Mindfulness is everywhere. At least everywhere, it seems, in the news and it is even to be found on the Governments’ agenda. Whether it is yet flourishing inside organisations and around Board Room tables where critical decision making occurs remains debatable however.
Added on 13 January 2015 by Megan Reitz,Michael Chaskalson
This year the FT has described mindfulness as a ‘quiet revolution…gripping the City of London’, claiming that ‘fast-paced financiers are turning to “mindfulness”’. They go on to describe the increasing demand for this topic saying ‘The CFA Institute for investment professionals is considering launching a meditation programme. KPMG, Goldman Sachs and Unilever – and the Bank of England – have presented mindfulness in wellbeing seminars and encourage staff to use meditation apps such as Headspace’. In March 2015 The All Party Parliamentary Group on Mindfulness will publish its report.
Interest in mindfulness is perhaps growing in part as a response to the bombardment of evidence of organisational incompetence, pitiful awareness levels and sloppy decision making we receive on an almost daily basis. One just needs to look at the debacle at Tesco, the banking sector decisions on investment and executive reward and devastating events such as the Mid-Staffordshire NHS Trust to know that things need to change.
Mindfulness is a way of paying attention to whatever arises from moment to moment, in yourself, others and the world around you. In the Board Room it might translate into a deeper sense of self awareness, an appreciation and understanding of others, improved emotional intelligence, more thoughtful inquiry and deeper, more considered, decision making. These are leadership skills which are essential to the navigation of our organisational context in the 21st Century.
Ellen Langer, writing in HBR on the subject of mindfulness, heralded the 21st century as ‘an age of complexity’. Organisations find themselves in a global marketplace surrounded by breath-taking technological change. Political, environmental and economic instability are never far away. In such a context the traditional heroic view of a leader, as one who ‘knows’, who has the vision and charismatically sells it to others, who single-handedly makes the important decisions whilst engaging others, is unlikely to survive.
As well as heroic and charismatic leadership, in the academic world relational, spiritual, quiet, complexity, artistic, shared and distributed leadership are just some of the theories which are being taken very seriously more recently. There will always be debates about the meaning of ‘effective’ leadership because the term is socially constructed (in other words we come to our understanding of what leadership means in relation with others and our understanding is formed through who we are, where we are and at what time in history we are placed). Increasingly, effective leadership is being associated with facilitating dialogue, listening, collaborating and learning in organisations. It means stepping into inquiries on ethics, sustainability and the meaning that the organisation has in this world and its contribution to it.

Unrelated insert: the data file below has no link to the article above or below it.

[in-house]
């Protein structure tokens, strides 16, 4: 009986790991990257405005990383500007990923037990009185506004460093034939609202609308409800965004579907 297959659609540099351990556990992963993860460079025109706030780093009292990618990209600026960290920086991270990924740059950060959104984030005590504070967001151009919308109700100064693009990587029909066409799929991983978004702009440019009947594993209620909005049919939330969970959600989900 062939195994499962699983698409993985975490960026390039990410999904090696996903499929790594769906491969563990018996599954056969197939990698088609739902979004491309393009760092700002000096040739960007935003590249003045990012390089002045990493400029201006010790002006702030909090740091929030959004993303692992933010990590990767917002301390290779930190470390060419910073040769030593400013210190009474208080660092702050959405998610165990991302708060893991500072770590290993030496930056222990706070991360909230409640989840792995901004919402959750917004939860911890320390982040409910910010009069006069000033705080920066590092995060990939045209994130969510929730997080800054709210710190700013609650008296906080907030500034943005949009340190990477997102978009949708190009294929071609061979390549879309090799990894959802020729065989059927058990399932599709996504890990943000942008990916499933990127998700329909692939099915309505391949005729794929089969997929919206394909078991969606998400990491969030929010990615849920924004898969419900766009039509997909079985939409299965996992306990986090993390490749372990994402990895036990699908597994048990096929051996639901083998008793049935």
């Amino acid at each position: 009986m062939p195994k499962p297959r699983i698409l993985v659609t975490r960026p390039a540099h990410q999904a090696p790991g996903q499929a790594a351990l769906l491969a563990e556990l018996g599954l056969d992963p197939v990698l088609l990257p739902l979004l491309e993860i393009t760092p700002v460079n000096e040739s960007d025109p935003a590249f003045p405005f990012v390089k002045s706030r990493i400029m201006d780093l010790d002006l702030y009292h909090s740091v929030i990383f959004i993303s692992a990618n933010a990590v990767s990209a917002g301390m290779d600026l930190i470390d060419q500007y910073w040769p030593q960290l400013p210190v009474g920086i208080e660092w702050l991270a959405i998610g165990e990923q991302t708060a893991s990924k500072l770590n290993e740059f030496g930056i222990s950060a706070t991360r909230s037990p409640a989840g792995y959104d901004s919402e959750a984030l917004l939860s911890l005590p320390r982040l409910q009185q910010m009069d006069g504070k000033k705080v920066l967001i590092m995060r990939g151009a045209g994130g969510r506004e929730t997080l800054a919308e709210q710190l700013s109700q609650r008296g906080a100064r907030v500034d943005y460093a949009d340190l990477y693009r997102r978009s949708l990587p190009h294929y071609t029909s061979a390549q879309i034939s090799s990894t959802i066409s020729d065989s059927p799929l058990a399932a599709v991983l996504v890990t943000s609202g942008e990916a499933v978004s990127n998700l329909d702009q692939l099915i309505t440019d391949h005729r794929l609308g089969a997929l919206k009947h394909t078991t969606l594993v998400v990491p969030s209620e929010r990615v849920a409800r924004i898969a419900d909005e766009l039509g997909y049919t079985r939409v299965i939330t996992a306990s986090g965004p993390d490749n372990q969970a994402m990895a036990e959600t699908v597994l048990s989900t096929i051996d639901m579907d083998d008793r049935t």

Mindfulness has a crucial role to play in these ideas around effective leadership. The body of research evidence on mindfulness is fast growing with approximately 40 peer-reviewed research papers emerging every month. These papers evidence the significant benefits that mindfulness can confer, for example:
People who are more mindful:
Are less likely to experience psychological distress, including depression and anxiety
Report greater well-being and satisfaction
Have greater awareness, understanding and acceptance of their emotions.
Recover from bad moods more quickly
Have higher and more stable self-esteem
Are better at communicating and less troubled by conflict in relationships.
It is correlated with emotional intelligenceIt seems to increase self-awareness
It is associated with greater vitality and is linked with higher success in reaching academic and personal goals
When managers have been taught meditation their levels of care and concern rise and they become more likely to make socially responsible decisions.
We think these benefits are crucial for leaders in the 21st Century. Whilst the evidence base is indeed increasing, there is surprisingly little that examines how mindfulness affects specific leadership skills (according to those around the leader as well as the leader’s self-perception) and how mindfulness practice is experienced by those holding leadership roles. For this reason we are launching a research programme to examine these areas.
Are you a leader who is interested in learning mindfulness? We invite you to an event at Ashridge Business School on the 30th January to learn more about The Mindful Leader.
If you then wish to take your understanding and personal practice further we invite you to join us on our research programme where you will be given the unique opportunity to be part of a ground-breaking programme, designed specifically for senior executives, developing personal mindfulness. If you are unable to make the 30th but are interested in joining our research programme please email Megan direct at firstname.lastname@example.org.